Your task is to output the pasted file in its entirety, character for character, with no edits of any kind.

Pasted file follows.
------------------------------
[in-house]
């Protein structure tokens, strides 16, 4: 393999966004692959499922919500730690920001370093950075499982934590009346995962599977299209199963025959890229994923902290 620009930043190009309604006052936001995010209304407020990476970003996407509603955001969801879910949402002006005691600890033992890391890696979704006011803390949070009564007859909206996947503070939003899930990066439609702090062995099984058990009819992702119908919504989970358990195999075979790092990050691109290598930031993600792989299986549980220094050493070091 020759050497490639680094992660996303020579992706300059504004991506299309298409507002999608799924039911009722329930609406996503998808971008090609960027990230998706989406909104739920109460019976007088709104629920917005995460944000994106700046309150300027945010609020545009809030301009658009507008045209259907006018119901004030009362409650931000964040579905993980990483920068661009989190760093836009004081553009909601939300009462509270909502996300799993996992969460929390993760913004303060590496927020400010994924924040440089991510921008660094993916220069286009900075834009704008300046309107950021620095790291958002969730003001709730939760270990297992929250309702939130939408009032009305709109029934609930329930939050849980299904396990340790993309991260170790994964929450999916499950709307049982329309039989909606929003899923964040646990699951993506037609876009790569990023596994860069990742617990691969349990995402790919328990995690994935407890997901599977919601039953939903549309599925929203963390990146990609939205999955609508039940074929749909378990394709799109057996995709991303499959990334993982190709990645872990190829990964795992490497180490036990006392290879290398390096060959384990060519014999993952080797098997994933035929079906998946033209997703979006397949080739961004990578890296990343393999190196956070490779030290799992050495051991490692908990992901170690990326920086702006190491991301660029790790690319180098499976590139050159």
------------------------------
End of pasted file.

[in-house]
């Protein structure tokens, strides 16, 4: 393999966004692959499922919500730690920001370093950075499982934590009346995962599977299209199963025959890229994923902290 620009930043190009309604006052936001995010209304407020990476970003996407509603955001969801879910949402002006005691600890033992890391890696979704006011803390949070009564007859909206996947503070939003899930990066439609702090062995099984058990009819992702119908919504989970358990195999075979790092990050691109290598930031993600792989299986549980220094050493070091 020759050497490639680094992660996303020579992706300059504004991506299309298409507002999608799924039911009722329930609406996503998808971008090609960027990230998706989406909104739920109460019976007088709104629920917005995460944000994106700046309150300027945010609020545009809030301009658009507008045209259907006018119901004030009362409650931000964040579905993980990483920068661009989190760093836009004081553009909601939300009462509270909502996300799993996992969460929390993760913004303060590496927020400010994924924040440089991510921008660094993916220069286009900075834009704008300046309107950021620095790291958002969730003001709730939760270990297992929250309702939130939408009032009305709109029934609930329930939050849980299904396990340790993309991260170790994964929450999916499950709307049982329309039989909606929003899923964040646990699951993506037609876009790569990023596994860069990742617990691969349990995402790919328990995690994935407890997901599977919601039953939903549309599925929203963390990146990609939205999955609508039940074929749909378990394709799109057996995709991303499959990334993982190709990645872990190829990964795992490497180490036990006392290879290398390096060959384990060519014999993952080797098997994933035929079906998946033209997703979006397949080739961004990578890296990343393999190196956070490779030290799992050495051991490692908990992901170690990326920086702006190491991301660029790790690319180098499976590139050159």